Episode 1: The Red Woman Episode 2: Home Episode 3: Oathbreaker Episode 4: Book of the Stranger Death is a common occurrence in Westeros. Over the course of many seasons, we’ve had noble deaths, badass deaths, stupid deaths, huge deaths, small deaths, bloody deaths and most of all, shocking deaths. Rare have we had a sad death. The kind that brings tears to your eyes, that pulls your heart. A death like the one that ended episode five, the cunningly named ‘ The Door ’.

Hodor was one of the few characters who could be called ‘innocent’. A gentle giant, Hodor never hurt anyone; the only way he ever fought was because Bran warged into him. His sweet, duo-syllabic intonation of his name spoke volumes. You wondered why anyone else talked when Hodor said so much with so little.

Honestly, I had him not only surviving this terrible game, but ascending to the Iron Throne! Because if anyone deserves it, it’s the kind man who never sought it in the first place. He was lovable, his motivations were easy – protect Bran – and, outside Westeros, he is a DJ who threw parties nicknamed Rave of Thrones! What’s not to like?

And in the end, his was the most bittersweet death. Escaping from the zombie army of the Night’s King, the Three Eyed Raven dead and the Tree compromised, Hodor held the door. He held it long enough to allow Bran and Meera to escape into the darkness. He held the door despite his face and bosy being slowly torn apart by the groping claws of the uncaring undead. He held the door despite how easy it would have been to flee.

He held it because he had always held it. Always would hold it. Since the beginning of time, since before the first frame of the show five years ago, Hodor had been marching a direct path towards that very door. After all, time is the flattest of circles. His death is heartbreaking because forces beyond comprehension put him there. Hodor has been warged into before, but never like this. Imagine you are being possessed by a friend, but in addition to possessing present you, that friend also possesses you from thirty years ago. You’re just a lovable kid named Willis one moment and the next, you not only see your death, but you live it. Over and over and over again. For the next three decades. Of course your mind is going to tear itself apart.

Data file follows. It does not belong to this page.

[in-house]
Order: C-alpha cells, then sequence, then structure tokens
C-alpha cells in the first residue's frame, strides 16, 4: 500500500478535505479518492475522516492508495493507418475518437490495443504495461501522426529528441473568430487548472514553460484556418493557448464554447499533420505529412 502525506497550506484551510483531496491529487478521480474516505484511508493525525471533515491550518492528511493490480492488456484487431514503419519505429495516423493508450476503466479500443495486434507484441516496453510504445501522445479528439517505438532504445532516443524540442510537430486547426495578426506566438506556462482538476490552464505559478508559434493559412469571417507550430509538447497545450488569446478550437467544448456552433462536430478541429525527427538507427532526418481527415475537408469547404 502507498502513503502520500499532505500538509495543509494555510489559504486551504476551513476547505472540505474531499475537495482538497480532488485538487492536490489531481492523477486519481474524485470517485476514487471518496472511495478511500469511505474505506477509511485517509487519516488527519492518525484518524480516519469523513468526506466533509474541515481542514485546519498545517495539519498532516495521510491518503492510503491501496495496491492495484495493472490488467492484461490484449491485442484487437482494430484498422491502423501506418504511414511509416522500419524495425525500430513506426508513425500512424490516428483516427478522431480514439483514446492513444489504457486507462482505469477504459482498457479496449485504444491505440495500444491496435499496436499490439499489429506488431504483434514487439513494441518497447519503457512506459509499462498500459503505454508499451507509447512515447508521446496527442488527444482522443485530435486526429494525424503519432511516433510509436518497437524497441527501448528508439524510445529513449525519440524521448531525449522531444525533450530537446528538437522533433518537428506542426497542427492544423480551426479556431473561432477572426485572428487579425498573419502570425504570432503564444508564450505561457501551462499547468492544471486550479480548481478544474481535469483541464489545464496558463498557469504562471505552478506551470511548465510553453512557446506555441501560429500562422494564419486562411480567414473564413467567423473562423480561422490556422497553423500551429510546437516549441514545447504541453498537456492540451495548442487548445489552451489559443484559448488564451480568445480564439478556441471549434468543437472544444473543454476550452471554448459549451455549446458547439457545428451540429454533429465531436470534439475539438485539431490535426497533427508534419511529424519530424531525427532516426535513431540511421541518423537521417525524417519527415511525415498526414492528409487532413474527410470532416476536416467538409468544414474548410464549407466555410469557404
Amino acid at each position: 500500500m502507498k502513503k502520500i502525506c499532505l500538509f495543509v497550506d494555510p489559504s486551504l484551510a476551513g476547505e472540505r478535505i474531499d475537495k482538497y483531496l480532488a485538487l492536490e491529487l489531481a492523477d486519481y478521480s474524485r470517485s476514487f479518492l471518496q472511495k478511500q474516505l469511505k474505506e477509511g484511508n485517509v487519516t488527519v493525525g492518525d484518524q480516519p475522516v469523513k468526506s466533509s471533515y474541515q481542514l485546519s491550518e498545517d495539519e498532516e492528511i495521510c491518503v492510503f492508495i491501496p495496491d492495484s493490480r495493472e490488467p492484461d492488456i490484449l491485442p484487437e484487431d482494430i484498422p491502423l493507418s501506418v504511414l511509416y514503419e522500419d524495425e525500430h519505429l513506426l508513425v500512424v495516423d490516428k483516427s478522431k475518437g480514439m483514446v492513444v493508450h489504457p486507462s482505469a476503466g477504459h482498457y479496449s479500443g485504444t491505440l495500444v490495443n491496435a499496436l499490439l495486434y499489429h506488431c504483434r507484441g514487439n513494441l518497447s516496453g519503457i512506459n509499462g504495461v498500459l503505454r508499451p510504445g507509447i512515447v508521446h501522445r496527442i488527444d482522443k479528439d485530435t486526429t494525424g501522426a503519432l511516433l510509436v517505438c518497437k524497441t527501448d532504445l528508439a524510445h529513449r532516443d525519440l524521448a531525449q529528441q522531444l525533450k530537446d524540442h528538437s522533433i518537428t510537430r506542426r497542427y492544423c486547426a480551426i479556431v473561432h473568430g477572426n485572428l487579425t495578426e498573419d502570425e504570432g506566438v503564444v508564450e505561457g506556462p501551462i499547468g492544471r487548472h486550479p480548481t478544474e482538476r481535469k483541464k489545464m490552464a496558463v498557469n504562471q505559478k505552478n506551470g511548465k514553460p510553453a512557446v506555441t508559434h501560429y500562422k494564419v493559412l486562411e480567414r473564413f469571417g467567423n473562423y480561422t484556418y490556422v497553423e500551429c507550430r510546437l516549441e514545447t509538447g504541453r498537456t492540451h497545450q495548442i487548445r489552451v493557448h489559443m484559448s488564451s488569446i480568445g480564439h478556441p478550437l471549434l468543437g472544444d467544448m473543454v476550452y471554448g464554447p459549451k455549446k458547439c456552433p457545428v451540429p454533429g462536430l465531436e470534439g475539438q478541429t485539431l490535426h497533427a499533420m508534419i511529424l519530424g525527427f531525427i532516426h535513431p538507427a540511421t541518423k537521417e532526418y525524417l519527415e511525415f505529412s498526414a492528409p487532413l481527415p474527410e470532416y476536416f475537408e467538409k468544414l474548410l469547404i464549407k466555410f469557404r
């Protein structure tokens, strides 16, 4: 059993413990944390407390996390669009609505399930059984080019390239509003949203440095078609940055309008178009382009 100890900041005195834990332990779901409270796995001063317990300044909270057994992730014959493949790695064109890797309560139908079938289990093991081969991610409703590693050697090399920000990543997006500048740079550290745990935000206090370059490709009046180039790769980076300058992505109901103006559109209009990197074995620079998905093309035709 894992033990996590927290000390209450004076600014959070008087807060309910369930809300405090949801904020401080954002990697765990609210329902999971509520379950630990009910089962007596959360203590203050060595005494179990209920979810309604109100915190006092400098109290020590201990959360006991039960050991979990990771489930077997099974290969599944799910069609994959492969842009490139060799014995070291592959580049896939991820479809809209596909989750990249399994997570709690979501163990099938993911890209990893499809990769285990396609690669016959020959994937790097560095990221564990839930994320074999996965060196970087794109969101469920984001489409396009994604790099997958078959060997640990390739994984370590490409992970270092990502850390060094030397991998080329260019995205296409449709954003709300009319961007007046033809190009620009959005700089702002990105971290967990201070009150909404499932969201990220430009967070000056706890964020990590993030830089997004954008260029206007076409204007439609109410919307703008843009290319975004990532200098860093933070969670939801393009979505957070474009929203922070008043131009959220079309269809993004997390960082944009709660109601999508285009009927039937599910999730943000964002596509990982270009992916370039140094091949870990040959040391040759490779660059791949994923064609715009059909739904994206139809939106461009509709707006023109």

Time is a flat circle.

Hodor was a casualty in the advancement of Bran’s powers. We have seen the Stark boy aseem to be a presence during past events, such as the Tower of Joy when Ned Stark maybe, just maybe, heard his son’s voice whispering on the wind.   Hodor’s death confirms the non-existence of free will in Westeros. If Bran chooses to go back again – recall there is a moment in season 1 when Rickon says he saw a ghost in the Winterfell tombs – it will be because Bran has always gone back. There is a chance that everything is his fault. Perhaps he could have prevented himself from being tossed out of the tower by Jaime back in the first episode. Perhaps he tells Ned to…well, we’ll get to that. Perhaps he is the legendary Bran the Builder, who created the Wall because he knew the Children would one day create the White Walkers and so on an so on.

Whatever Bran has or has not done, he has already done or not done it. And will continue to do or not do for all the turnings of the world. And good people like Hodor will always die because of it.